The four and a half centuries between the start of the Anglo-Norman conquest of south-east Wales in 1070 and the union of Wales with England in 1536 have left a legacy of buildings and archaeological sites that help us to visualize the lives of medieval people more clearly than is possible for earlier ages. As a result, historians have reconstructed a society – or rather a number of societies of fascinating complexity: rural folk and townsfolk, hill dwellers and valley and coastal communities, native and immigrant peoples, some rich and others very poor, some known to us by name but the majority now quite anonymous. At the end of the Middle Ages, Wales had a population of about 300,000, perhaps double what it had been in 1070 and yet still hardly the size of the city of Cardiff in 2008. As elsewhere in western Europe, the population had grown steadily for more than two centuries, but between 1310 and 1370 famine, disease and plague of a sort never experienced before cut it by at least a third, and it was not until the sixteenth century that it again reached the level of 1300.
These changes had profound effects on Welsh society: on agriculture and the use of the landscape, on the number and size of towns, and on the growth or decay of local communities. Meanwhile, developments in politics, war and ways of government in the British Isles had a lasting impact on Wales, creating a complex pattern of lordships and counties, administered from courts (or llysoedd), castles and houses whose remains still dot the landscape. Medieval society was, too, a universally Christian society that experienced periods of intense religious enthusiasm. This enthusiasm and spiritual devotion inspired much church and monastery building, sculpture and painting, many examples of which (like Tintern abbey and the font in Cenarth church) enrich our culture today. The small number of Jews who settled in Welsh towns in the wake of the Norman conquest all but disappeared after 1290, when King Edward I expelled the Jews from both England and Wales.
The Welsh experience had much in common with that of other countries in the British Isles and western Europe during the Middle Ages, yet it had a marked social and cultural distinctiveness. In many ways, medieval society was militaristic in tone and violent in action. The patchwork of Welsh kingdoms, some of which (in Powys and Gwynedd) resisted the Anglo-Norman conquest for two hundred years, encouraged their rulers’ rivalries and caused political instability. At the same time, population growth and social mobility produced other tensions and conflicts. Groups of English, Normans, Bretons and Flemings advanced into Wales in the wake of William the Conqueror’s invasion of south-east England in 1066; William himself travelled as far as St David’s in 1081. This migration continued for centuries and, of course, there have been few periods in Wales’s modern history that have not witnessed waves of immigrants. From 1070 to 1282, English and French lords and kings and their descendants struggled with the ruling Welsh lords for dominance in Wales. The organizational changes and influences which the migrants brought with them affected all aspects of Welsh society: they built castles in the landscape, stimulated town life, and gradually formed a parish system for the Church. The imprint of Wales’s medieval past is all around us.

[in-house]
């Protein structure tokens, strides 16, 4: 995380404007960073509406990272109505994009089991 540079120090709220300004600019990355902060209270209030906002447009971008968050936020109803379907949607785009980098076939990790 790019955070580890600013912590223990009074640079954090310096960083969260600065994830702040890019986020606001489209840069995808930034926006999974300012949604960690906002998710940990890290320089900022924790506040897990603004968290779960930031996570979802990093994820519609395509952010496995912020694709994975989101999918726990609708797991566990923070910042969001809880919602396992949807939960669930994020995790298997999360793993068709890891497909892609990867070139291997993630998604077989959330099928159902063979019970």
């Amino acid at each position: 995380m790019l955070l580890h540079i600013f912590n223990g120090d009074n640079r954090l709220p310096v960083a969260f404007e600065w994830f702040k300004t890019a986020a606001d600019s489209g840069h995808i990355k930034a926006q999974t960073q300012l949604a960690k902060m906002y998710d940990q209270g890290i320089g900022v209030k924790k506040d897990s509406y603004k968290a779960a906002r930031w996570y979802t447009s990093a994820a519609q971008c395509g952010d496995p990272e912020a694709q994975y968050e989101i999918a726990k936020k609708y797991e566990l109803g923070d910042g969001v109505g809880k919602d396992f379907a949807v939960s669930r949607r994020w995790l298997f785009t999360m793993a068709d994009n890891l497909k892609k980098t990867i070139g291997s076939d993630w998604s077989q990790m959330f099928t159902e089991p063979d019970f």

The social impact of migration was lasting. Many incomers intermarried with native inhabitants and settled alongside them, and some of these families provided migrants onwards to Ireland after 1170. In the opposite direction went Welsh folk from the borderland with England (what had become the lordships of the Welsh March) to the English midlands and the West Country. In the lowlands and wider valleys of eastern Wales, and along the southern and northern coasts, these processes gave rise to communities that might be bi- or tri-lingual and developed a distinctive, cosmopolitan culture, for all the tensions that accompanied English and French colonization. A sense of Welsh identity persisted most strongly in Gwynedd, the last region to feel the full effect of these cultural influences.